Legendary fund manager Li Lu (who Charlie Munger backed) once said, ‘The biggest investment risk is not the volatility of prices, but whether you will suffer a permanent loss of capital.’ So it seems the smart money knows that debt – which is usually involved in bankruptcies – is a very important factor, when you assess how risky a company is. We note that Acushnet Holdings Corp. (NYSE:GOLF) does have debt on its balance sheet. But should shareholders be worried about its use of debt?
What Risk Does Debt Bring?
Generally speaking, debt only becomes a real problem when a company can’t easily pay it off, either by raising capital or with its own cash flow. Ultimately, if the company can’t fulfill its legal obligations to repay debt, shareholders could walk away with nothing. However, a more frequent (but still costly) occurrence is where a company must issue shares at bargain-basement prices, permanently diluting shareholders, just to shore up its balance sheet. Of course, debt can be an important tool in businesses, particularly capital heavy businesses. The first step when considering a company’s debt levels is to consider its cash and debt together.
How Much Debt Does Acushnet Holdings Carry?
As you can see below, Acushnet Holdings had US$344.3m of debt at June 2021, down from US$524.0m a year prior. However, it also had US$251.3m in cash, and so its net debt is US$93.1m.
A Look At Acushnet Holdings’ Liabilities
According to the last reported balance sheet, Acushnet Holdings had liabilities of US$422.8m due within 12 months, and liabilities of US$482.3m due beyond 12 months. Offsetting these obligations, it had cash of US$251.3m as well as receivables valued at US$377.9m due within 12 months. So its liabilities total US$275.9m more than the combination of its cash and short-term receivables.
Given Acushnet Holdings has a market capitalization of US$3.69b, it’s hard to believe these liabilities pose much threat. However, we do think it is worth keeping an eye on its balance sheet strength, as it may change over time.
We measure a company’s debt load relative to its earnings power by looking at its net debt divided by its earnings before interest, tax, depreciation, and amortization (EBITDA) and by calculating how easily its earnings before interest and tax (EBIT) cover its interest expense (interest cover). This way, we consider both the absolute quantum of the debt, as well as the interest rates paid on it.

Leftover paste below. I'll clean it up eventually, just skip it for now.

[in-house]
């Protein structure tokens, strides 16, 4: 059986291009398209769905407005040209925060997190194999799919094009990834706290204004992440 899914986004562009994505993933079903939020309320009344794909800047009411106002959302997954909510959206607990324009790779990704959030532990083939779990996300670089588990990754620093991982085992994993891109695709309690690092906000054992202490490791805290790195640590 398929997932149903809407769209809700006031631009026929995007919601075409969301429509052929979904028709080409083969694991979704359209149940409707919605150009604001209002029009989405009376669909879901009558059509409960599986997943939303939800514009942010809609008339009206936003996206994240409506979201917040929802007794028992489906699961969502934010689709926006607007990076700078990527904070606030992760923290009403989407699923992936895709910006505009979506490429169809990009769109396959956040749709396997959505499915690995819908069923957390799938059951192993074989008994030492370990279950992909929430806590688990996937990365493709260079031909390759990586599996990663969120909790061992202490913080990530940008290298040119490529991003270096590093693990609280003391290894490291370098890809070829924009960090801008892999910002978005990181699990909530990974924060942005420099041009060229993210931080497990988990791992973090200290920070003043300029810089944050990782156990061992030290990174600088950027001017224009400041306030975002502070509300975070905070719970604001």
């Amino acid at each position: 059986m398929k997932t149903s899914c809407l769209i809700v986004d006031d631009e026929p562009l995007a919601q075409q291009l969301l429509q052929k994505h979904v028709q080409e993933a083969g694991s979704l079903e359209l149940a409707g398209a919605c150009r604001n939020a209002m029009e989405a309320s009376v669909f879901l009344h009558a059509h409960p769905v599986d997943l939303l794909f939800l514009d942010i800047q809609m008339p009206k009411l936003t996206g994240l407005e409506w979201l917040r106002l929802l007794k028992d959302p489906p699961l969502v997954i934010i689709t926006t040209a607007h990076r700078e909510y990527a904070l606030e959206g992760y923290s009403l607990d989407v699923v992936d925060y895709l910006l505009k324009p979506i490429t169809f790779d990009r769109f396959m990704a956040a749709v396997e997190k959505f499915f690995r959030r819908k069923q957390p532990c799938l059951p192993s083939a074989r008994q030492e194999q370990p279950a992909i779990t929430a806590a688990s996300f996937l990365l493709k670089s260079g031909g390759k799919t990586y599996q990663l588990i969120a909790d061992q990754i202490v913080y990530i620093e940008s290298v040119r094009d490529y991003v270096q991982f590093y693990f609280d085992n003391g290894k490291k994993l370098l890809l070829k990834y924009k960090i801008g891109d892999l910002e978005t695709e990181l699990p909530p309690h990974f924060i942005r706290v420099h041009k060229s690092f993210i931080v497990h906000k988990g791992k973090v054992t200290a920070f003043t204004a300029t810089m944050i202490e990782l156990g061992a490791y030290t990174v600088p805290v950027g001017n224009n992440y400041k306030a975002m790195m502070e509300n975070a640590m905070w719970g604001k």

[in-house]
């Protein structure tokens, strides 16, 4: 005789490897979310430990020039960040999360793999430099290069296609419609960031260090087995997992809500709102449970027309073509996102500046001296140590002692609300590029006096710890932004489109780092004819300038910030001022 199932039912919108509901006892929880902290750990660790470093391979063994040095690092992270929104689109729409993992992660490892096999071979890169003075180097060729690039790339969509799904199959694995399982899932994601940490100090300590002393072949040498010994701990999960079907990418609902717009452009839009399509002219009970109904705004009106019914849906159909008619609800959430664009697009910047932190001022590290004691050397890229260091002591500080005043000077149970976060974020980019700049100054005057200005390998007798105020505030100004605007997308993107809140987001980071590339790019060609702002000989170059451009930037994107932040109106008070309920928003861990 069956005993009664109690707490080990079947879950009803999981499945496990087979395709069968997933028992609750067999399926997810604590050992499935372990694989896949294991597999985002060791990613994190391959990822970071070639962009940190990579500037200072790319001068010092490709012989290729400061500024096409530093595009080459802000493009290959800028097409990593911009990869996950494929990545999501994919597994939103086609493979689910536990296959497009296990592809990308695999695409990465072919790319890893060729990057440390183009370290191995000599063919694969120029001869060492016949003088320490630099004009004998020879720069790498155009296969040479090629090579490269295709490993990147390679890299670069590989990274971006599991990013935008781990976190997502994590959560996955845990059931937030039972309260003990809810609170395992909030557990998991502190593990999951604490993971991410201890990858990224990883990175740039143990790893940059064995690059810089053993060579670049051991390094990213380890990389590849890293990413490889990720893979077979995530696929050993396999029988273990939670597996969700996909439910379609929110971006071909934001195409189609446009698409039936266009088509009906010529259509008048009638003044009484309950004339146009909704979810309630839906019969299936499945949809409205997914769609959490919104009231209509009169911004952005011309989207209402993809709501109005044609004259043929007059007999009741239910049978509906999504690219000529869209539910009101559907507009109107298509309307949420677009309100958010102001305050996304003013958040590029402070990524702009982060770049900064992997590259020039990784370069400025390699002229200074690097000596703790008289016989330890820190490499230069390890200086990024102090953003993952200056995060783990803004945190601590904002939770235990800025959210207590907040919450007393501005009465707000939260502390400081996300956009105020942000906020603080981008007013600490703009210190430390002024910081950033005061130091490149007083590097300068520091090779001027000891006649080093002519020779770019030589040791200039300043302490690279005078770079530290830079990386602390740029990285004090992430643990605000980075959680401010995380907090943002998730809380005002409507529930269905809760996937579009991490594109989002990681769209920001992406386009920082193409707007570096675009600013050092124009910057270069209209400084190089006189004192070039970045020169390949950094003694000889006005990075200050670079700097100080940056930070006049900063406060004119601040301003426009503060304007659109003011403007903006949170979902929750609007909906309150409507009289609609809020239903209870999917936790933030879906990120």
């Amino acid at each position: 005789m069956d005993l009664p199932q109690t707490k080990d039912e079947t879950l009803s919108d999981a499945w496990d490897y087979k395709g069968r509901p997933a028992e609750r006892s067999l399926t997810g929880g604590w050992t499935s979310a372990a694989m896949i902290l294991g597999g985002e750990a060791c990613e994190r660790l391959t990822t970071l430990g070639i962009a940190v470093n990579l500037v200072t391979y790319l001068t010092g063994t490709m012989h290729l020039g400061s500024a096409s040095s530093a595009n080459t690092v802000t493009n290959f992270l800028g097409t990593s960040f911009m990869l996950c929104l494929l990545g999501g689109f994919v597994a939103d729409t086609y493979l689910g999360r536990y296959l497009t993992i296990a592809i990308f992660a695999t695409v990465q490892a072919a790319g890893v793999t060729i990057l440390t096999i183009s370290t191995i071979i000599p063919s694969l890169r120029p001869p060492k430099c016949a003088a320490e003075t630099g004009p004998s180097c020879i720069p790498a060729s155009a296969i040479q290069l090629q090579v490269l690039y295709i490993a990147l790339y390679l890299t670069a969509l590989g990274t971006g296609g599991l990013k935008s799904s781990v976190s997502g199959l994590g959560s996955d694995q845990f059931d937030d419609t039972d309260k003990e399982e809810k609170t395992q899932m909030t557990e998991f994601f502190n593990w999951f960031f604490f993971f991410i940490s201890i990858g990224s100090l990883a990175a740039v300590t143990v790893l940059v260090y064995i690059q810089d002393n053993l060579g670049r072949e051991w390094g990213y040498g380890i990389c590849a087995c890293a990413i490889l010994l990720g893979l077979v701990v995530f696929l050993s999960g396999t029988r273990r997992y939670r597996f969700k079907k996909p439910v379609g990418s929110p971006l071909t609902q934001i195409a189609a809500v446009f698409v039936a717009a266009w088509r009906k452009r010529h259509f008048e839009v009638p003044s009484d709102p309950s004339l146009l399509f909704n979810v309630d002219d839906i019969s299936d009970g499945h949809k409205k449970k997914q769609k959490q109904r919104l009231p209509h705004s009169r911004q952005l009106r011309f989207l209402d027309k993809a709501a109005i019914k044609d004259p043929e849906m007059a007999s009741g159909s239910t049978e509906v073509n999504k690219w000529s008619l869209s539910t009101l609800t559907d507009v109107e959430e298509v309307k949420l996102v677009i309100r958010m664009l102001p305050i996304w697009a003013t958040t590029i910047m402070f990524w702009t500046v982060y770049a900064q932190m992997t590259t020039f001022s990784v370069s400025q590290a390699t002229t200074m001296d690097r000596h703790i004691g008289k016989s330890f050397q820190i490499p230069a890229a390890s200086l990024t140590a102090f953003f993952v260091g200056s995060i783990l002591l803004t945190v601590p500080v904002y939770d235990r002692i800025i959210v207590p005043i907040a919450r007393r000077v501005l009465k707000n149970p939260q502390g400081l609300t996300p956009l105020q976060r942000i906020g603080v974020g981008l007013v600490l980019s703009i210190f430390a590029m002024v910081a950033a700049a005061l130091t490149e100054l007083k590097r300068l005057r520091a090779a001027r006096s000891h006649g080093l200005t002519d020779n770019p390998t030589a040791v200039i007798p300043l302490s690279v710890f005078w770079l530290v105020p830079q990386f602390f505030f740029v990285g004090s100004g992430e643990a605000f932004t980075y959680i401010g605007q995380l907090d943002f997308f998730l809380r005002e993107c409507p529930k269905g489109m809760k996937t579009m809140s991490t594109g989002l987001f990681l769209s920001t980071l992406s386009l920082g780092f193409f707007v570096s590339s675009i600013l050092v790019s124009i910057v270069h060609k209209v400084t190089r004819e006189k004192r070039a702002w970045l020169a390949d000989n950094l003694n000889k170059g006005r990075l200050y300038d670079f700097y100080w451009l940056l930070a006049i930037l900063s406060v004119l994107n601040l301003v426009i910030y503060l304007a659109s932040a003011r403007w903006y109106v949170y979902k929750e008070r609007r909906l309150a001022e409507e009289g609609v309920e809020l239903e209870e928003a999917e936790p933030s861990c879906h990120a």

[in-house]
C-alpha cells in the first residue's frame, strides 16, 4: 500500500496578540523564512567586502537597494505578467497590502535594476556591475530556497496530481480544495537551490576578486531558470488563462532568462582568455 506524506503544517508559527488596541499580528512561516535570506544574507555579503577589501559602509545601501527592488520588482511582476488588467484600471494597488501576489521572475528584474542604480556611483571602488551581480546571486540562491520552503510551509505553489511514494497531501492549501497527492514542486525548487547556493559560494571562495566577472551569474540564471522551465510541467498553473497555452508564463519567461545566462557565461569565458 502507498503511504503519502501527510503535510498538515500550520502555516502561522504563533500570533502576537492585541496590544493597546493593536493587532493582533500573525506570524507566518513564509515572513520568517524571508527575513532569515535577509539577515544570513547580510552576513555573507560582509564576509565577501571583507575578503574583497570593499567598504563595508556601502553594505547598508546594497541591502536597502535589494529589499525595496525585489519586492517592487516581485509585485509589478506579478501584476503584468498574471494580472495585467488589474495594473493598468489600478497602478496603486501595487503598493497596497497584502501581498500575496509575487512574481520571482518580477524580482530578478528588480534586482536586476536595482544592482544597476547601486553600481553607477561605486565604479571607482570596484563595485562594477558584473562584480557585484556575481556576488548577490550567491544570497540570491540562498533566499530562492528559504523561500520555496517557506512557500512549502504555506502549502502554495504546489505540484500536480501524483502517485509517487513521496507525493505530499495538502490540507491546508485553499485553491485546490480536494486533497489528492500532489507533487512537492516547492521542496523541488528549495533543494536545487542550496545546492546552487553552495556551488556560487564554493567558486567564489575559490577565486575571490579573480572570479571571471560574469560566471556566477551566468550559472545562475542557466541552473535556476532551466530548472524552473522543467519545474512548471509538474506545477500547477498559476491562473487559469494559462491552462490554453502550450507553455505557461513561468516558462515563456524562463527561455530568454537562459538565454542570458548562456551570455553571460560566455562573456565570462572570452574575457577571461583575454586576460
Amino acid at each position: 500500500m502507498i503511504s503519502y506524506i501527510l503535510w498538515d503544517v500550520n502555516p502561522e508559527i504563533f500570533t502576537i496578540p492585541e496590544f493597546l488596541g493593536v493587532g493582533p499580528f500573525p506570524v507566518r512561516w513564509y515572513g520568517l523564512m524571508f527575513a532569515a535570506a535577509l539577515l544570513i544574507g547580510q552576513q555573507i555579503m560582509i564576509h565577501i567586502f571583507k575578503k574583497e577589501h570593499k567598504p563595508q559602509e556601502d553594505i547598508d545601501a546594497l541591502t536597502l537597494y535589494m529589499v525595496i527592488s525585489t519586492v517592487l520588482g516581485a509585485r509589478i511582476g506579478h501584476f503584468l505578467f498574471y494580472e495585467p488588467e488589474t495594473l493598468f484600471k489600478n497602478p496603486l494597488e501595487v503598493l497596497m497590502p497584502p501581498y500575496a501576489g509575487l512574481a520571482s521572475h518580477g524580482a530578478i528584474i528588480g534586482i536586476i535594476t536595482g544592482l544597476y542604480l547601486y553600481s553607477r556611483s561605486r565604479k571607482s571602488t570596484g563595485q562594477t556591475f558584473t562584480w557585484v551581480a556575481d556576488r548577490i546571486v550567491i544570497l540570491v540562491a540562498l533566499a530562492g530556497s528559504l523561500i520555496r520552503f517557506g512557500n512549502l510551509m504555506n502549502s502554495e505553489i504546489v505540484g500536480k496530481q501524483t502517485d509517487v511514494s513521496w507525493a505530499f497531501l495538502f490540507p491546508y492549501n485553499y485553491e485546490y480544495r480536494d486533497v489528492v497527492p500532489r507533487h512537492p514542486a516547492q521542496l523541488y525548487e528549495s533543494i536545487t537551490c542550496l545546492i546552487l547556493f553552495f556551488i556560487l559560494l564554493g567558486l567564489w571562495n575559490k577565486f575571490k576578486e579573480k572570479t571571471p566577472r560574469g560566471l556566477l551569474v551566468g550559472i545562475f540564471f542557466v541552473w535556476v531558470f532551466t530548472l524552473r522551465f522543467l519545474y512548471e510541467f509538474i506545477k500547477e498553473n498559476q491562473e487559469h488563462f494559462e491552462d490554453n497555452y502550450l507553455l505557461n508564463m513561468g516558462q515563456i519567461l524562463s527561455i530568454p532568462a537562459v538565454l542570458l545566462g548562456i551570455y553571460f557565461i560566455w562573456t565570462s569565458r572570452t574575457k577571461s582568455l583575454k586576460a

Acushnet Holdings’s net debt is only 0.25 times its EBITDA. And its EBIT covers its interest expense a whopping 27.2 times over. So you could argue it is no more threatened by its debt than an elephant is by a mouse. Even more impressive was the fact that Acushnet Holdings grew its EBIT by 198% over twelve months. That boost will make it even easier to pay down debt going forward. When analysing debt levels, the balance sheet is the obvious place to start. But it is future earnings, more than anything, that will determine Acushnet Holdings’s ability to maintain a healthy balance sheet going forward. So if you’re focused on the future you can check out this free report showing analyst profit forecasts.
Finally, a business needs free cash flow to pay off debt; accounting profits just don’t cut it. So the logical step is to look at the proportion of that EBIT that is matched by actual free cash flow. During the last three years, Acushnet Holdings generated free cash flow amounting to a very robust 92% of its EBIT, more than we’d expect. That puts it in a very strong position to pay down debt.
Acushnet Holdings’s interest cover suggests it can handle its debt as easily as Cristiano Ronaldo could score a goal against an under 14’s goalkeeper. And the good news does not stop there, as its conversion of EBIT to free cash flow also supports that impression! We think Acushnet Holdings is no more beholden to its lenders, than the birds are to birdwatchers. For investing nerds like us its balance sheet is almost charming. When analysing debt levels, the balance sheet is the obvious place to start.